TFF3281 – Extremism, Democracy, Religion
Schedule, syllabus and examination date
Why do we see the rise of a new European radical political right, with its ultra-nationalism, white supremacy ideals, attacks on liberal democracy and gender equality, climate-denial and dreams of returning to a gated homeland and natural, ethnic religions? Are aspirational fascism or culture wars adequate terms for this occurrence? The course provides a conceptual basis for reflection on the emergence of both radical (activist) and extremist (violent) movements on the political right today, and how certain religious ideologies and/or ritual imaginaries are used to mobilize individuals and groups. Democratic theories will be juxtaposed with religious thinking or ideologizing, including with representatives of Protestant theology, Christian nationalism, and neopagan Odinism. The political extremist Anders Behring Breivik's 22 July 2011 terrorist attacks in Oslo and Utøya, and the massive counter-response to his atrocities in the streets of Oslo is the main case. The course will also explore the ritual imaginaries and competencies mobilized in these counter-responses.
Religion and democracy are historically ambivalent. While democracy includes a concept of people as 'demos' - a political and legal constitution of a people as citizens of a nation-state, traditional religion inherited a notion of people closer to 'ethnos' and the adjacent language of kinship, blood, and land. Ultranationalists draw inspiration from the past, from narratives of traditional religion and patriarchal culture, including from envisioned forms of historical Christianity. When they mobilize, ethnos is re-articulated. On the opposite end, we have global counter-movements, such as Occupy. Beginning in 2011, they tried to reformulate radically inclusive forms of demos. They critiqued violence from the principle of pre-figurative politics, which assumes that how people organize (and ritualize) will determine the outcome of the expected results. Yet, the mobilization in the streets of Oslo was not a political action but a spontaneous, ritualized form of collective protest, solidarity, and condolence. In this course, we will explore religion and politics in the contemporary West through these particular configurations.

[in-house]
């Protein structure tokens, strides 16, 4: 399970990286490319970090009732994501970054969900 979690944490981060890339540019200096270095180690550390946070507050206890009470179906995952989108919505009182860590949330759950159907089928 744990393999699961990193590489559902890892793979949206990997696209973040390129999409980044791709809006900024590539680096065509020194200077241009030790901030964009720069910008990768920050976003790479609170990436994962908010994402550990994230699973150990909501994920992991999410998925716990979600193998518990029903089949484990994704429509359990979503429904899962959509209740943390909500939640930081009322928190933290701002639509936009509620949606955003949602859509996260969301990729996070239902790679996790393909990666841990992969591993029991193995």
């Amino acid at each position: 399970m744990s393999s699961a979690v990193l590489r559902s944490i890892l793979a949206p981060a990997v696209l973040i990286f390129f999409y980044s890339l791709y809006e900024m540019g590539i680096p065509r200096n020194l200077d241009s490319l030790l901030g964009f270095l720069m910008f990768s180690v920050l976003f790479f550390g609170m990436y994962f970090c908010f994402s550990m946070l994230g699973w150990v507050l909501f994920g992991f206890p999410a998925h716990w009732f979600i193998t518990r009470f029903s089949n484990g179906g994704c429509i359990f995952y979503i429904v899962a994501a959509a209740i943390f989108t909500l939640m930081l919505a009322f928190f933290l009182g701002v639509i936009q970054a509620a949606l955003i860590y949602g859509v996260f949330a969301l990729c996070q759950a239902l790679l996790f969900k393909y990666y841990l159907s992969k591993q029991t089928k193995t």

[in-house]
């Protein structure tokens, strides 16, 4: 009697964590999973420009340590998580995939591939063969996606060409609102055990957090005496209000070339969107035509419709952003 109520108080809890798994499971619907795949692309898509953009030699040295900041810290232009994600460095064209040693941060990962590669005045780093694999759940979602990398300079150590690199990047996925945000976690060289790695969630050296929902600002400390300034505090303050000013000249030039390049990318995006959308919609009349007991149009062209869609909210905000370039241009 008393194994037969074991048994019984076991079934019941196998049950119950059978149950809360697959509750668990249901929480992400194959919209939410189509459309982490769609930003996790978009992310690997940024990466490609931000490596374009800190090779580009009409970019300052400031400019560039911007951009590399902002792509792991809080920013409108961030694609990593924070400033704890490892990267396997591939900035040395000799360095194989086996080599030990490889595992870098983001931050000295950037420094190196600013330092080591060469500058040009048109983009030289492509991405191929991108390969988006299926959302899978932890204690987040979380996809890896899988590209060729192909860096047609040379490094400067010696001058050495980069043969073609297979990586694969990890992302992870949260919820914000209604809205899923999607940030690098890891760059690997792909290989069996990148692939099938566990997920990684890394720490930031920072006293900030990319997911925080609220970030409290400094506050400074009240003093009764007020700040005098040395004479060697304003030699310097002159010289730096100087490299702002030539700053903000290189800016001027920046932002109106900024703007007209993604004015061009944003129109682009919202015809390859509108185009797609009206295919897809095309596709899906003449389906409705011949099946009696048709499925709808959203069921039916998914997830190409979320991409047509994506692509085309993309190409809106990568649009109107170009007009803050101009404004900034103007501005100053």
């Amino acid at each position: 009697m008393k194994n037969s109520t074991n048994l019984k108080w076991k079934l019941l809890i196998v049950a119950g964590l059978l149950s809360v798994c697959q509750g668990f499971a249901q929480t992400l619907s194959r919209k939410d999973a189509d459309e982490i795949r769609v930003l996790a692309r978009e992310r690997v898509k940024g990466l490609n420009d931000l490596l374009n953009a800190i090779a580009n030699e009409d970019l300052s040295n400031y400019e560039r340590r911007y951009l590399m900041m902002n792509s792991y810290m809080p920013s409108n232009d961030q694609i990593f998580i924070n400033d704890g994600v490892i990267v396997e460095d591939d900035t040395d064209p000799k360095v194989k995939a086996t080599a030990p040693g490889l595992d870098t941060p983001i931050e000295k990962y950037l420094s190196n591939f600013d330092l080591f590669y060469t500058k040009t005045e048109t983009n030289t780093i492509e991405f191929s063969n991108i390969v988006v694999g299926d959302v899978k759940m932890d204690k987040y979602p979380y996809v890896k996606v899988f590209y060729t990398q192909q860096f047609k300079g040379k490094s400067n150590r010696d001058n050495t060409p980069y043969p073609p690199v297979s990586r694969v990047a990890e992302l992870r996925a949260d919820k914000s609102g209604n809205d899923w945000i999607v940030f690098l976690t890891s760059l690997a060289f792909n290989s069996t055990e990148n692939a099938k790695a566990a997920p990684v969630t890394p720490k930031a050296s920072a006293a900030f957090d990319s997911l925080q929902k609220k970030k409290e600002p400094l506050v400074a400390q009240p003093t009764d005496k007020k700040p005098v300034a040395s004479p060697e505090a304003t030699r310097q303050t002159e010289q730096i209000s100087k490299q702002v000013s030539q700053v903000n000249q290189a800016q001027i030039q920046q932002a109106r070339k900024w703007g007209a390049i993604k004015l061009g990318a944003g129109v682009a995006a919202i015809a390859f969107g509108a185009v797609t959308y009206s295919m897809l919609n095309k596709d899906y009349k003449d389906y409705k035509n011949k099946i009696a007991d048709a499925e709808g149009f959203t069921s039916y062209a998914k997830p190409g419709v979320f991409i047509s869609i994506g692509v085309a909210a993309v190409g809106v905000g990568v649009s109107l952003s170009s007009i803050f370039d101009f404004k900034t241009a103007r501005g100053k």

Articles from the NFR funded research project REDO (Reassembling Democracy. Ritual as Cultural Resource 2013-2017), are included in the syllabus. They examine Breivik's anti-democratic ideology and killing acts, the ritual responses to his extreme violence, and how new social movements – such as Occupy – perform participatory democracy. http://www.tf.uio.no/english/research/projects/redo/
• To provide students with an in-depth understanding of the relationships and differences between democracy and religion, and the significance of ritual competence in democratic public space
• To develop students' critical understanding of what the return of nationalist ideologies in the contemporary West implies, and of the difference between extremist and radical right politics
• To provide students with theoretical and methodological frameworks for analyzing the relationship between extremism and religion, democracy and ritual
• To provide students with new knowledge by using Breivik's ideology and peoples' ritualized responses in the streets of Oslo as case
• To provide students with the skills to engage critically and constructively in normative political controversies from the perspectives of religious studies and theology
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The classes are a combination of lectures, seminars, and excursions, and active participation is expected. There will be short lectures to introduce concepts, themes, and subthemes and short student presentations. Priority is given to discussion, application, excursion experience, and reflection in relation to primary themes.
Excursions to the July 22 center in Oslo and Utøya (Democratic learning center and Memorial site) are part of the seminar.
Three submissions in Canvas. One oral presentation in class.
- 1 reflection essay (1500-2000 words) based on a syllabus text (article or chapter). Short oral presentation in class of main findings.
- 1 argumentative, written response (max 300 words each) to another student's reflection essay.
- 1 full draft of a thematic paper on a topic from the syllabus literature (3000-3500 words when finished).
The portfolio should contain the following:
1 reflection essay
1 thematic paper (finished)
The texts chosen as assignments for the portfolio is based on the submissions in Canvas. The student has the opportunity to improve both documents right up to the examination deadline.
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You may write your examination paper in Norwegian, Swedish, Danish or English.
Grades are awarded on a scale from A to F, where A is the best grade and F is a fail. Read more about the grading system.
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